On 20th April this year, 145 universities across the UK began participating in a Marking and Assessment Boycott (MAB).
It involves university staff refusing to carry out certain duties when it comes to students’ academic work, such as not attending in-person assessments, or not marking essays and exams.
The MAB comes as a result of the ongoing fight from the University and College Union (UCU) for better pay and pensions for university staff, a fight that has been happening for years now. As it stands, the average salary for a lecturer is £40,761, whilst the highest-paid professors may earn up to £113,251.
Yet despite the offer of a 5-8% pay improvement from the University and Colleges Employers Association (UCEA), purportedly their highest offer yet, UCU has rejected it in the hope of more.
And students are not impressed.
UCU are encouraging them to support the action, arguing that solidarity will help propel the negotiations. Although the majority of the UK student population is supportive of the labour movement and trade union work, it seems that the boycott has had too many adverse effects on their standard of education and post-university opportunities. Without their end-of-year marks, many have been left uncertain as to whether they have passed this academic year, whether they can be accepted into conditionally offered employment, and whether or not they can graduate at all.
The University of Nottingham gave students two options in order to receive their end-of-year marks that would dictate their progression into their next year of study: either a ‘derived grade’ based on earlier work, though earlier marks may no longer be representative of their current academic abilities, or wait until the boycott ends, but risk not having the marks in time to progress in September.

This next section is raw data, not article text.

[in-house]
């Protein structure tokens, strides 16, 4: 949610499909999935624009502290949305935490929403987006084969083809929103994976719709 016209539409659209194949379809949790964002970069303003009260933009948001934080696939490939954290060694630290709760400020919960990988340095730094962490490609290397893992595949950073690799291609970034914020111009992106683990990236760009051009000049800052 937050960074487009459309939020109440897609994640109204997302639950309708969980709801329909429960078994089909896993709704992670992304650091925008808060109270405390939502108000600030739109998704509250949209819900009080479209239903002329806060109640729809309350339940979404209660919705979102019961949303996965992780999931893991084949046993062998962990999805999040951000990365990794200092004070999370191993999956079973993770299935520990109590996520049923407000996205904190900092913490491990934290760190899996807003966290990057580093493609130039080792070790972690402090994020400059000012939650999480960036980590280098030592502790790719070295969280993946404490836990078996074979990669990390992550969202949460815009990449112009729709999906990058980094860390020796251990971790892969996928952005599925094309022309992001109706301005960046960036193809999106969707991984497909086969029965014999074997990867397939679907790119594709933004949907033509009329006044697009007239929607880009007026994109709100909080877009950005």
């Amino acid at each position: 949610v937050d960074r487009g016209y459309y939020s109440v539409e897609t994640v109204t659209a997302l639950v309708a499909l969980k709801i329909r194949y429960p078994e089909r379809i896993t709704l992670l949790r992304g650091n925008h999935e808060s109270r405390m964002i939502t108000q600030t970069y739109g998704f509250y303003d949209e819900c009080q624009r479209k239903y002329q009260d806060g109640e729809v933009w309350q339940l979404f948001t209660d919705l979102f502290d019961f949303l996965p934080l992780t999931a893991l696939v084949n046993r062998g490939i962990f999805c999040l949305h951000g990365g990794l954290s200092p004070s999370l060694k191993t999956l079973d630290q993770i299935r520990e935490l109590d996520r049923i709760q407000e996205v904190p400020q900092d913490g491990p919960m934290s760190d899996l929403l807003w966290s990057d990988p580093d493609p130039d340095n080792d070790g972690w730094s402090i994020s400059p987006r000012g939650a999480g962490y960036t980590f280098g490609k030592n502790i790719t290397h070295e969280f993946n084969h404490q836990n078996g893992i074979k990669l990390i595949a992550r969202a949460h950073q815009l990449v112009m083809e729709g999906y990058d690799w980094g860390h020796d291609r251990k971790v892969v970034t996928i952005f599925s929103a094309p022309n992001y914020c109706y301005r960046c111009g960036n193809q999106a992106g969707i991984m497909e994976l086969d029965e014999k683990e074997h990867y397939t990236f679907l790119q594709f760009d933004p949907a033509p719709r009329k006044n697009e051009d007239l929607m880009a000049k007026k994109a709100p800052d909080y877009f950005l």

Eliyan Wallbank, a student at Nottingham, argues, “It’s highly unfair the way that we still have to pay the full amount for our course, and how we worked so hard for these exams for them not to be marked. It’s setting us back a lot.” Though Eliyan accepted a derived grade, she still asks, “How can they use our January exams to judge our May exams when they’re entirely different modules? Some may have thrived in May and not necessarily in January.”
Roma Singh, a student at the University of York, has also felt the adverse impact of the MAB. She maintains that whilst she understands the reasoning behind the action, the way in which it has mostly affected students seems wrong. “We’re students; there’s only so much we can do, there’s only so much power we have,” Roma explains.
As it stands, the majority of UK universities charge £9250 a year, and students can expect to be around £45,000 in debt after their studies. It comes as no surprise then that like Eliyan, Roma has also seen payment to the universities amidst these strikes as unjustified. “It’s made us feel helpless. We’ve missed weeks of learning. It’s not just about the exams, it’s also about missing out on what you’re paying for, and it’s an absurd amount we’re paying.”
So, when will the boycott come to an end?
Some universities have refused to give staff their full pay, should they participate in the MAB, whilst students are signing open letters and writing to university boards in the hope of ending the industrial action sooner, but disputes are still ongoing.
Jo Grady, UCU’s general secretary, has argued that it is only employers that can end the boycott and is currently seeking to take the disputes to an even higher level. In a statement released from UCU, she assured university staff, “we will not bow down to intimidation.”
With the rate of current negotiations remaining slow, the future for students hangs in the balance, and they can only hope that the industrial action ends before even more damage is done.
Article by Holly Hughes
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